Aging Vs. Living Written on April 17, 2017 in Article

I am at that 40 something age where I see a lot of dread, anticipation and fear based thinking about turning 50. I work with all ages and am particularly struck by how little someone’s age means when it comes to movement, the ability to move through space with skill, strength, and athleticism. Real movement, forward movement and trajectory, making something important happen! The kind of movement that makes people stop, smile and relate. This type of movement is ageless and ongoing.
Everything in life comes down to going from here to there with courage, consistency, support and intention. With new beginnings in school, work, and activities, how are we approaching moving forward? How are we identifying with our age, and why? Age a number of years we have lived? Or as Drew Dudley states in his Ted Talk – “to celebrate a birthday, all you have to do is not die for 365 days”.

Is where we are with work, school, and life defined by how long we have been at it?

Is it a date on the calendar?

Is it a year in School?

Is it external pressure from friends, family or yourself?

Is it a comparison to others the around the same age?

Or can it be a natural drive to do something meaningful with the time you have to offer?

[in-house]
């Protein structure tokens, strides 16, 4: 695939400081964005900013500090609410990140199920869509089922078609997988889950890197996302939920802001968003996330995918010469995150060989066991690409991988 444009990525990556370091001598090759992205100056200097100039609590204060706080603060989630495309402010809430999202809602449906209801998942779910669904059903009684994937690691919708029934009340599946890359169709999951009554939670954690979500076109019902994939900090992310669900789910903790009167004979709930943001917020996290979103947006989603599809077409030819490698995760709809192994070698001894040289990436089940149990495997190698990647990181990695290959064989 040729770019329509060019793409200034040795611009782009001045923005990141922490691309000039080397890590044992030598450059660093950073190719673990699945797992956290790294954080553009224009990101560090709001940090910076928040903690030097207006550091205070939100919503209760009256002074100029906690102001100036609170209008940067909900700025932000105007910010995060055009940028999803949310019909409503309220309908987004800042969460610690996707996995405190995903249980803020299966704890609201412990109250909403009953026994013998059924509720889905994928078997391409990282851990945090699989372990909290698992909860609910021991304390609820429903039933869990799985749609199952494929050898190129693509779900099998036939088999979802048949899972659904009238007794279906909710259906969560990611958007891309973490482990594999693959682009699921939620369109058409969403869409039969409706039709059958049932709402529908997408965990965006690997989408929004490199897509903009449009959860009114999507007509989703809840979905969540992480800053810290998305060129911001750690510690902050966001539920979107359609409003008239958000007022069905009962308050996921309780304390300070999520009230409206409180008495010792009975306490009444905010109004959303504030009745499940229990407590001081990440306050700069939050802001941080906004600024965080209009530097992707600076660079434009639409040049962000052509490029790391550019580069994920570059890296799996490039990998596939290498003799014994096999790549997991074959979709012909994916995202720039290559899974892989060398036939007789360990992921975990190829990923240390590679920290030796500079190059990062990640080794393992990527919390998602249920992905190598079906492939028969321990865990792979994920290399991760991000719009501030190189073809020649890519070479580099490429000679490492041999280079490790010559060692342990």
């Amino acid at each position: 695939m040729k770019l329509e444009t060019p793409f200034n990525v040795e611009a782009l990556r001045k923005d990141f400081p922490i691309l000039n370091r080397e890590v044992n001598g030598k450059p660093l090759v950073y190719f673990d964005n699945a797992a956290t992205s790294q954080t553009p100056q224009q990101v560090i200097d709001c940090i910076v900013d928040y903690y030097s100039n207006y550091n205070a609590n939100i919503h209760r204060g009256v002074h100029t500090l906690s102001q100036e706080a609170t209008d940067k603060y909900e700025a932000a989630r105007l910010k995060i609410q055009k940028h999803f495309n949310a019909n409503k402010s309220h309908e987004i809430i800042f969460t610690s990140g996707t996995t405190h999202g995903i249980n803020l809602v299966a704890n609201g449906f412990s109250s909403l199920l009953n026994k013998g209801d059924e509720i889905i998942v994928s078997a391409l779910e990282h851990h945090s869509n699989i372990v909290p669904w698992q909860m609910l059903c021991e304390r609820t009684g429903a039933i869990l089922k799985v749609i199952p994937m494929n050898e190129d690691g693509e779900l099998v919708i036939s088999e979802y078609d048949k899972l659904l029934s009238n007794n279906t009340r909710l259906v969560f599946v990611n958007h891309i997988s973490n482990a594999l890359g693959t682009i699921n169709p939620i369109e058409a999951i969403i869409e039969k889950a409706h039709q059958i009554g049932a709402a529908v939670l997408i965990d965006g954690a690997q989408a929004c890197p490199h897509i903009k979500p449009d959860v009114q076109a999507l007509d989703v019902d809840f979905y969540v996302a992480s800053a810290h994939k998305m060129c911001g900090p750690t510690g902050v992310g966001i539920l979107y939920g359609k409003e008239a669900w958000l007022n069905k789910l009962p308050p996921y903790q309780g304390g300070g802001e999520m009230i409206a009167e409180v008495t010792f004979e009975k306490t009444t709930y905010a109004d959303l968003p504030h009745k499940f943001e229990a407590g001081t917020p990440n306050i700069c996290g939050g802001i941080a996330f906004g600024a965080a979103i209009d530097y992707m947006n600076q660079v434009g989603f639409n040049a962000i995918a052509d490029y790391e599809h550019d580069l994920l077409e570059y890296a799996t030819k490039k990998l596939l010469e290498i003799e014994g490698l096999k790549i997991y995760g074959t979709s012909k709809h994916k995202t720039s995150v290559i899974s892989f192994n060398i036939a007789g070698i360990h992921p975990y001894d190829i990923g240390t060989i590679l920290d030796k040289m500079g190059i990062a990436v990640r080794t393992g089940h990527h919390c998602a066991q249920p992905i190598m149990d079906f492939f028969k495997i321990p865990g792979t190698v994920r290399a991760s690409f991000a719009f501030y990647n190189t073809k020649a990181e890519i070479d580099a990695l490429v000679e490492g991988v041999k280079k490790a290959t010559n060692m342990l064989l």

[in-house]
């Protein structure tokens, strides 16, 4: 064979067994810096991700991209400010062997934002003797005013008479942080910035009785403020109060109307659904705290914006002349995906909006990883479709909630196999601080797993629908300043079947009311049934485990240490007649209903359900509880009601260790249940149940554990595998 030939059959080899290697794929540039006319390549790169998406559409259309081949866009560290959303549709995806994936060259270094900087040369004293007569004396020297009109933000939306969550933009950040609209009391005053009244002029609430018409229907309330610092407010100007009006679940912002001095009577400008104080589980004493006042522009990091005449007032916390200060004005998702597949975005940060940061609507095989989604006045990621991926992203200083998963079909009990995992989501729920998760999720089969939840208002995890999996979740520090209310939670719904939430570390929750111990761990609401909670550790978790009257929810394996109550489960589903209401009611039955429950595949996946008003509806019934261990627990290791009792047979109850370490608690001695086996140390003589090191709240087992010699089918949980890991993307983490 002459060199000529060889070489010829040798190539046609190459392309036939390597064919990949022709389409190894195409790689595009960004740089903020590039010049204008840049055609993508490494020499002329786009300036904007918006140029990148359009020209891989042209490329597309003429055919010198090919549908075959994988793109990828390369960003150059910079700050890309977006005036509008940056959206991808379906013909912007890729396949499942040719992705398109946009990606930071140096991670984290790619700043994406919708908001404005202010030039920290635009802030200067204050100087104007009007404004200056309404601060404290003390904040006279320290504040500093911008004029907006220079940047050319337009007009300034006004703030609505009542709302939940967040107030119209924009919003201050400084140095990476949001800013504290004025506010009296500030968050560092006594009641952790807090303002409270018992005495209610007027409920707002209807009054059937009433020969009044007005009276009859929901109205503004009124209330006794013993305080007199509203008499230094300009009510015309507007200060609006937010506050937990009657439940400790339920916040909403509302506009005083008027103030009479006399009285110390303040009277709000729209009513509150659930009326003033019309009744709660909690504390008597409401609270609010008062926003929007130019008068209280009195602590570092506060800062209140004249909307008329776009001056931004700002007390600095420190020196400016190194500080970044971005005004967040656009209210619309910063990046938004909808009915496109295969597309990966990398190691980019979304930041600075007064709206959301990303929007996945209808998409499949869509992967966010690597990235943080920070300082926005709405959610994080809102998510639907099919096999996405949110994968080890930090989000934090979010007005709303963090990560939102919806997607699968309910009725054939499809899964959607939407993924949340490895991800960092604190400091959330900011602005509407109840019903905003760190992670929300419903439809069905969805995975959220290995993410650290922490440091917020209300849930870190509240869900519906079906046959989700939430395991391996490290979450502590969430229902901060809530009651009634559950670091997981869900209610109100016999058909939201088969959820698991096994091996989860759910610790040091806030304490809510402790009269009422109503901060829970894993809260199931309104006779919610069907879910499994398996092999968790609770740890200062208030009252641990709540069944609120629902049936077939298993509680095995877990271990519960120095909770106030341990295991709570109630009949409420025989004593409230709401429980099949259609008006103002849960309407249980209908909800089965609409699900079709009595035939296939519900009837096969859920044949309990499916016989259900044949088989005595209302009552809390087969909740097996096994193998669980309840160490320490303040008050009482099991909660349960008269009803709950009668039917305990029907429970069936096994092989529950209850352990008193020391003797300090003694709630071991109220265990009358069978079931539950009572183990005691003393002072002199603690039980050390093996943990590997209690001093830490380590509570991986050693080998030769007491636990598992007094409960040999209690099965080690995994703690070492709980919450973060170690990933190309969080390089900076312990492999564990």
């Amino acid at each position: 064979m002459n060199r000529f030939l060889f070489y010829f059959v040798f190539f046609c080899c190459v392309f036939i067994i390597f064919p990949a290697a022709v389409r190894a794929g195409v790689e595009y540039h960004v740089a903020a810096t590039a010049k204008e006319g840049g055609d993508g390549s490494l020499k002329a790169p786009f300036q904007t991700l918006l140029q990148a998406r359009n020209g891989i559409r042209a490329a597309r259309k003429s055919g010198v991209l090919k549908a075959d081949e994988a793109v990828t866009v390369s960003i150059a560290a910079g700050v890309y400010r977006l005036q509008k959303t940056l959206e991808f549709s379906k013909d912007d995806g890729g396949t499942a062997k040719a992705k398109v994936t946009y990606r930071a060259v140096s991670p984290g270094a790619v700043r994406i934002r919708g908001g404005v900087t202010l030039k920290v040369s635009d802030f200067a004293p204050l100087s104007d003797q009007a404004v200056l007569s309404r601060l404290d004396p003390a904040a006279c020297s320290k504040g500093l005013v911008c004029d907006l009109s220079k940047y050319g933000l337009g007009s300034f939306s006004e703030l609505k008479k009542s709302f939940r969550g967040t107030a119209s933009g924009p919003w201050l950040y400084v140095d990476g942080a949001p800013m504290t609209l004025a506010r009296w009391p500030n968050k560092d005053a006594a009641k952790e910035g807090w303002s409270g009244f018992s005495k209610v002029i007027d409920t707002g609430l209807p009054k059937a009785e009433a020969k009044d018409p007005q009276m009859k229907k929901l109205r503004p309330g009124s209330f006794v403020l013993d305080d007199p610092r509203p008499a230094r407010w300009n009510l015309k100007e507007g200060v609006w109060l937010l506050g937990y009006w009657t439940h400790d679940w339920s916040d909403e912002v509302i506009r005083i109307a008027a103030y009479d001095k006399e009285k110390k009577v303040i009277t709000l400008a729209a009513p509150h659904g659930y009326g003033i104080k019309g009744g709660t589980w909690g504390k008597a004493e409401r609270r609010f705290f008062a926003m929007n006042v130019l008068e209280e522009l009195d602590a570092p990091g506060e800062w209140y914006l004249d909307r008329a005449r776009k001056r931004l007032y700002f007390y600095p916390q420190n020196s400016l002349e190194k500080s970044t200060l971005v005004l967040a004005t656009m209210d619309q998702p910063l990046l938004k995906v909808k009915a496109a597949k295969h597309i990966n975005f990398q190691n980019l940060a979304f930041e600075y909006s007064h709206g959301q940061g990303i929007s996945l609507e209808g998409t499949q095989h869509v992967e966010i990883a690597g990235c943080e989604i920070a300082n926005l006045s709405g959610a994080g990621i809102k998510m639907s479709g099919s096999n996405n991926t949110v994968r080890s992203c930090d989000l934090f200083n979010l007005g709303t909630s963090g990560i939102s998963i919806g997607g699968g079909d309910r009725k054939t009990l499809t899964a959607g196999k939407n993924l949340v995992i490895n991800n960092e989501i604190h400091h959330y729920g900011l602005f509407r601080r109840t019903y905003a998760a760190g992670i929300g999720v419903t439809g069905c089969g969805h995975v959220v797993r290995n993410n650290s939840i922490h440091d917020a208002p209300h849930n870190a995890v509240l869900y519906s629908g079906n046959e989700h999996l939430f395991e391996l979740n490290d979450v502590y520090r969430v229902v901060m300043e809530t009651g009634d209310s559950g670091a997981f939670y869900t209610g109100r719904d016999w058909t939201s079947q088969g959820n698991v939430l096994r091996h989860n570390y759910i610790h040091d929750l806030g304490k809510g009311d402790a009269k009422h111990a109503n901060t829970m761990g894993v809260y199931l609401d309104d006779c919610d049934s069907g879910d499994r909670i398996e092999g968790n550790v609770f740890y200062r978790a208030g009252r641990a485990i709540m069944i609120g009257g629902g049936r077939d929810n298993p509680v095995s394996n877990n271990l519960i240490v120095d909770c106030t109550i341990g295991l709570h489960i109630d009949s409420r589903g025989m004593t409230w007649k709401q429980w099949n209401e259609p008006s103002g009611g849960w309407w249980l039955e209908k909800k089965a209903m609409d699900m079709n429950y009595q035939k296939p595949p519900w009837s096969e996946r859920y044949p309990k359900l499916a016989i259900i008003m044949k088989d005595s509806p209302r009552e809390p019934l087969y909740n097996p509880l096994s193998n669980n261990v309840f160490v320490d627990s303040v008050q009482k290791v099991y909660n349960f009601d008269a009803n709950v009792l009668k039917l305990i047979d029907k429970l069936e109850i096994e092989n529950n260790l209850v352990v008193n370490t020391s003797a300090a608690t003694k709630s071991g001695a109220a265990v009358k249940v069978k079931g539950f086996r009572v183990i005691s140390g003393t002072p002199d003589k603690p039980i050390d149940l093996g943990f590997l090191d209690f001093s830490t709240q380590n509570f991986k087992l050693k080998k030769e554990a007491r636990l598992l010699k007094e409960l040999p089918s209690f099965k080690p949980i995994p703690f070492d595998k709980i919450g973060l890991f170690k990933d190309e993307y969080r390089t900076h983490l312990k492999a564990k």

Imagine if we did not have a number to relate to regarding age? Imagine if we operated from a standpoint of what can I do now to contribute to my well being and others? What is the legacy I want to leave behind?

What I propose is developing a mindset of living vs. aging. Are we concerned with living or aging day to day?

This October 4th marks the 3rd Dan Scharfman Race 9:30am. It’s important to mention Dan and his legacy. Dan Scharfman was a 50 something year old very accomplished man who left a legacy. Dan ran, he ran far- Ultramarathons. While running he used his race time to help others get to the finish line, to encourage, support and uplift. Without a concern of his race time, he stopped to help others along, he shared his food, his heart and his wisdom to get others to the finish line. Dan attended Yoga classes with the intention of ‘being closer to his family” vs. his own fitness gains. He left his mark by being present to the needs of others and open to the unpredictability of life. We are so fortunate to be able to come together and celebrate living, running and supporting eachother with The Dan Scharfman Race.

Lessons learned from Dan remind me of a quote from none other than Albert Einstein “Remember your humanity and forget the rest”. Nothing beats the power of person to person interaction, uplifting someone who is struggling, acknowledging the difficulties in a situation.

Let’s end summer and begin Fall with real movement. Moving others with our body, mind and spirit.

There are only 3 ways to improve relationships:

  • Touch the mind
  • Touch the body
  • Touch the spirit.

I can relate. Can you?